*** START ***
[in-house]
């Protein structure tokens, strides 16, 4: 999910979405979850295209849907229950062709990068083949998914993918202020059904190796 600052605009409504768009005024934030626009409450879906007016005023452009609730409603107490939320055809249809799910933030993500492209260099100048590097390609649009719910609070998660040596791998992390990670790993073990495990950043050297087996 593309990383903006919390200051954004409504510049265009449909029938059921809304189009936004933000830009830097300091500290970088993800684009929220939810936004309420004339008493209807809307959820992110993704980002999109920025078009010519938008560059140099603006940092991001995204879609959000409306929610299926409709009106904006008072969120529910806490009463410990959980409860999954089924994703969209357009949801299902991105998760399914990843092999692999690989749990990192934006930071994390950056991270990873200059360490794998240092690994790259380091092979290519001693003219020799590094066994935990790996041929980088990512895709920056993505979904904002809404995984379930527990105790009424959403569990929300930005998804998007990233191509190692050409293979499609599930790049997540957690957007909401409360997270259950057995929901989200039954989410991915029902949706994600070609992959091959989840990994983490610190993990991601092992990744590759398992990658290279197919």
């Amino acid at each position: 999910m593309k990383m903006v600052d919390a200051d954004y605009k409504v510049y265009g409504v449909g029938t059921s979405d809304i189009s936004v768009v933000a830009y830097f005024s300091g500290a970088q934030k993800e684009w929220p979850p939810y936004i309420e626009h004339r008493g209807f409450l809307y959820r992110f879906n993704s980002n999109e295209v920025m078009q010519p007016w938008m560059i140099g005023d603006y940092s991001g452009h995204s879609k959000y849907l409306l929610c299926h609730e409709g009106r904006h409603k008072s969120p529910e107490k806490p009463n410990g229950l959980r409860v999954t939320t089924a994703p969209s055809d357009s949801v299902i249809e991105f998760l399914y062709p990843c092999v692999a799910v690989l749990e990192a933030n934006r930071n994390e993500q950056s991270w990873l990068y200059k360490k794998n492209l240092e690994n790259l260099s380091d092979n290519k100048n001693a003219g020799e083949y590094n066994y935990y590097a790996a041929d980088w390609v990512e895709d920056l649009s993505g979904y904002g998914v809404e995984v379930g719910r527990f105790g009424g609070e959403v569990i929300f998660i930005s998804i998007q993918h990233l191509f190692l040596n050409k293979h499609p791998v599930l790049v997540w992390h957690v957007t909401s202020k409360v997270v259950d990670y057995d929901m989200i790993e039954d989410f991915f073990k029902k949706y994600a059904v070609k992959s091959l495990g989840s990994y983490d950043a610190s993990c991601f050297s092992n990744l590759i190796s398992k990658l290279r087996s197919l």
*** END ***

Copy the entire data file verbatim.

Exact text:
[in-house]
């Protein structure tokens, strides 16, 4: 999910979405979850295209849907229950062709990068083949998914993918202020059904190796 600052605009409504768009005024934030626009409450879906007016005023452009609730409603107490939320055809249809799910933030993500492209260099100048590097390609649009719910609070998660040596791998992390990670790993073990495990950043050297087996 593309990383903006919390200051954004409504510049265009449909029938059921809304189009936004933000830009830097300091500290970088993800684009929220939810936004309420004339008493209807809307959820992110993704980002999109920025078009010519938008560059140099603006940092991001995204879609959000409306929610299926409709009106904006008072969120529910806490009463410990959980409860999954089924994703969209357009949801299902991105998760399914990843092999692999690989749990990192934006930071994390950056991270990873200059360490794998240092690994790259380091092979290519001693003219020799590094066994935990790996041929980088990512895709920056993505979904904002809404995984379930527990105790009424959403569990929300930005998804998007990233191509190692050409293979499609599930790049997540957690957007909401409360997270259950057995929901989200039954989410991915029902949706994600070609992959091959989840990994983490610190993990991601092992990744590759398992990658290279197919």
């Amino acid at each position: 999910m593309k990383m903006v600052d919390a200051d954004y605009k409504v510049y265009g409504v449909g029938t059921s979405d809304i189009s936004v768009v933000a830009y830097f005024s300091g500290a970088q934030k993800e684009w929220p979850p939810y936004i309420e626009h004339r008493g209807f409450l809307y959820r992110f879906n993704s980002n999109e295209v920025m078009q010519p007016w938008m560059i140099g005023d603006y940092s991001g452009h995204s879609k959000y849907l409306l929610c299926h609730e409709g009106r904006h409603k008072s969120p529910e107490k806490p009463n410990g229950l959980r409860v999954t939320t089924a994703p969209s055809d357009s949801v299902i249809e991105f998760l399914y062709p990843c092999v692999a799910v690989l749990e990192a933030n934006r930071n994390e993500q950056s991270w990873l990068y200059k360490k794998n492209l240092e690994n790259l260099s380091d092979n290519k100048n001693a003219g020799e083949y590094n066994y935990y590097a790996a041929d980088w390609v990512e895709d920056l649009s993505g979904y904002g998914v809404e995984v379930g719910r527990f105790g009424g609070e959403v569990i929300f998660i930005s998804i998007q993918h990233l191509f190692l040596n050409k293979h499609p791998v599930l790049v997540w992390h957690v957007t909401s202020k409360v997270v259950d990670y057995d929901m989200i790993e039954d989410f991915f073990k029902k949706y994600a059904v070609k992959s091959l495990g989840s990994y983490d950043a610190s993990c991601f050297s092992n990744l590759i190796s398992k990658l290279r087996s197919l």